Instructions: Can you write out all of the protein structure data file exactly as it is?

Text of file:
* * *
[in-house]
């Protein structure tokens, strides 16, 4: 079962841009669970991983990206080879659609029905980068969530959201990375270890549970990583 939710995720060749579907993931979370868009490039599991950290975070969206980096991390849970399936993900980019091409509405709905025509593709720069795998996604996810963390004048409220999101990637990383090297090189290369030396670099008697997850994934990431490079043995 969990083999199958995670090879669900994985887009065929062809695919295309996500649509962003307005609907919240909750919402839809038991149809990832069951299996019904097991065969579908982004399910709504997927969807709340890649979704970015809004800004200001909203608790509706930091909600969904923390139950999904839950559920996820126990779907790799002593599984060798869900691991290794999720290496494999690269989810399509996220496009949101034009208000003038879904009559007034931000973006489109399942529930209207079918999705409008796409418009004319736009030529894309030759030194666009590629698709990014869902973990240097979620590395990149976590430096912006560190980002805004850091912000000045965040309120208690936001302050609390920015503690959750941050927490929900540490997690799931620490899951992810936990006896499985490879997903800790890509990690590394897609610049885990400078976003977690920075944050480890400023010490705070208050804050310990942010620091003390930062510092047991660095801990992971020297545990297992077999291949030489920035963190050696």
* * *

[in-house]
């Protein structure tokens, strides 16, 4: 079962841009669970991983990206080879659609029905980068969530959201990375270890549970990583 939710995720060749579907993931979370868009490039599991950290975070969206980096991390849970399936993900980019091409509405709905025509593709720069795998996604996810963390004048409220999101990637990383090297090189290369030396670099008697997850994934990431490079043995 969990083999199958995670090879669900994985887009065929062809695919295309996500649509962003307005609907919240909750919402839809038991149809990832069951299996019904097991065969579908982004399910709504997927969807709340890649979704970015809004800004200001909203608790509706930091909600969904923390139950999904839950559920996820126990779907790799002593599984060798869900691991290794999720290496494999690269989810399509996220496009949101034009208000003038879904009559007034931000973006489109399942529930209207079918999705409008796409418009004319736009030529894309030759030194666009590629698709990014869902973990240097979620590395990149976590430096912006560190980002805004850091912000000045965040309120208690936001302050609390920015503690959750941050927490929900540490997690799931620490899951992810936990006896499985490879997903800790890509990690590394897609610049885990400078976003977690920075944050480890400023010490705070208050804050310990942010620091003390930062510092047991660095801990992971020297545990297992077999291949030489920035963190050696």